178/ The True History of the Elephant Man: The Definitive Account of the Tragic and Extraordinary Life of Joseph Carey Merrick

As a specimen of humanity, Merrick was ignoble and repulsive; but the spirit of Merrick, if it could be seen in the form of the living, would assume the figure of an upstanding and heroic man, smooth browed and clean of limb, and with eyes that flashed undaunted courage.

Just how many of us can claim that we share a surgeon with the King of England? That we are close friends with the Prince and Princess of Wales, top actress Madge Kendall, and all the other power players of the English society? That we have a private box reserved in the Drury Lane Theatre? That we have spent one glorious summer in a cottage by the countryside? That we are in treatment in a special private room at the historic London Hospital?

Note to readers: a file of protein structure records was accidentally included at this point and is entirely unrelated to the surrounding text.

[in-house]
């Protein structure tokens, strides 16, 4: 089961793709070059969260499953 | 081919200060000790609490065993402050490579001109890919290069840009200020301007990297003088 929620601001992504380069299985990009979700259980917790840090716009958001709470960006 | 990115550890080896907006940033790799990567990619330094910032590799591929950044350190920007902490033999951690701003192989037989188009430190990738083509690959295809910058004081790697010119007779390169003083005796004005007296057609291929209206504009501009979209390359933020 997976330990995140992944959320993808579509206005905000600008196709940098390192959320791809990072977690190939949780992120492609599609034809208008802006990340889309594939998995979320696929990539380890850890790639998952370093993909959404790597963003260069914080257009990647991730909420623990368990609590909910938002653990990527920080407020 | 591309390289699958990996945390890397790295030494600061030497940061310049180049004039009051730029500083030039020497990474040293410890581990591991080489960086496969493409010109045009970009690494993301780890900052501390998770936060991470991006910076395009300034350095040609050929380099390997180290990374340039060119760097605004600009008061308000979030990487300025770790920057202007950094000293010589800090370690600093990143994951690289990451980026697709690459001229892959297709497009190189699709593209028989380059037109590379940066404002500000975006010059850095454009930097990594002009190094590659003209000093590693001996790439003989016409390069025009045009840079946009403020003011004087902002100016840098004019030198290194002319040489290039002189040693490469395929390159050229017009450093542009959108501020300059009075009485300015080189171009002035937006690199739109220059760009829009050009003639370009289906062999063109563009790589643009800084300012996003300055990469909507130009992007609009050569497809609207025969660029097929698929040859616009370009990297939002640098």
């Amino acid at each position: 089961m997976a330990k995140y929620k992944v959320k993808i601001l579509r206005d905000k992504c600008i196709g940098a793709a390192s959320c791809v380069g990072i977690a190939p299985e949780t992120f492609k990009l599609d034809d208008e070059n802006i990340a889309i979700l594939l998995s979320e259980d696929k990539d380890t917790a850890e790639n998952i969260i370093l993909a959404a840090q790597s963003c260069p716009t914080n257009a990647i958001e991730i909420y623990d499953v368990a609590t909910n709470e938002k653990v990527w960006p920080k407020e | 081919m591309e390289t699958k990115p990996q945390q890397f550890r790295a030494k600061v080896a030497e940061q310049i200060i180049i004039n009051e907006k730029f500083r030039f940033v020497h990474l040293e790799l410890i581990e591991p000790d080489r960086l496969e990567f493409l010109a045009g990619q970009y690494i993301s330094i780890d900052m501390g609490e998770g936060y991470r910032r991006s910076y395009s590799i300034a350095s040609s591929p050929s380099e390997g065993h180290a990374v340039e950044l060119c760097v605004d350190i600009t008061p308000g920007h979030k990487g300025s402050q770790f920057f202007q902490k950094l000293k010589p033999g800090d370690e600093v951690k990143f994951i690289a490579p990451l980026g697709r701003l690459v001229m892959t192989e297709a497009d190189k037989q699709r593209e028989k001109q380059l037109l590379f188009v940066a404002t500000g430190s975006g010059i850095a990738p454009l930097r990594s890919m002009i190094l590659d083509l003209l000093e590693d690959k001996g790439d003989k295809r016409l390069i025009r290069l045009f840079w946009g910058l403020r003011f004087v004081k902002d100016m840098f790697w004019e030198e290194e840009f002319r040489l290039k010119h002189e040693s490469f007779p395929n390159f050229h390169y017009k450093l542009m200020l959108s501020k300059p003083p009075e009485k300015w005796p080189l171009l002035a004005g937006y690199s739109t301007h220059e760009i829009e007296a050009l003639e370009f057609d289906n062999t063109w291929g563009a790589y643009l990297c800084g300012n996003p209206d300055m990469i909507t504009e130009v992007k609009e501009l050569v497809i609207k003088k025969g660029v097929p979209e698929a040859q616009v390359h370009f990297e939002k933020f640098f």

Or that we have writers Michael Howell and Peter Ford to memorialize our existence in “The True History of the Elephant Man: The Definitive Account of the Tragic and Extraordinary Life of Joseph Carey Merrick” as if we are the greatest mortal to have ever walked this planet? This, in addition to countless other books plays films.

Not many, I would guess. But Joseph Carey Merrick, the Elephant Man, can–at least during the two or three years before he died. True, he had the misfortune of being born with arguably the most anomalous and atrocious deformity fit only for a circus spectacle. But society more than made up for the brutalities with which he had to deal all his growing-up years.

In a way, his curse was his luck.

177/ The Brief Wondrous Life of Oscar Wao

Poor Oscar. Without even realizing it he’d fallen into one of those Let’s-Be-Friends Vortexes, the bane of nerdboys everywhere. These relationships were love’s version of a stay in the stocks, in you go, plenty of misery guaranteed and what you got out of it besides bitterness and heartbreak nobody knows. Perhaps some knowledge of self and of women.

Fuku. Zafa. Call me naïve even simpleton but I do believe in luck, the good and bad kind both. I do believe that there are people out there who were born to live the Good Life. They don’t have to do any thing much to get what they want. They sit by, their dreams happen. Everything just works out for them, like magic.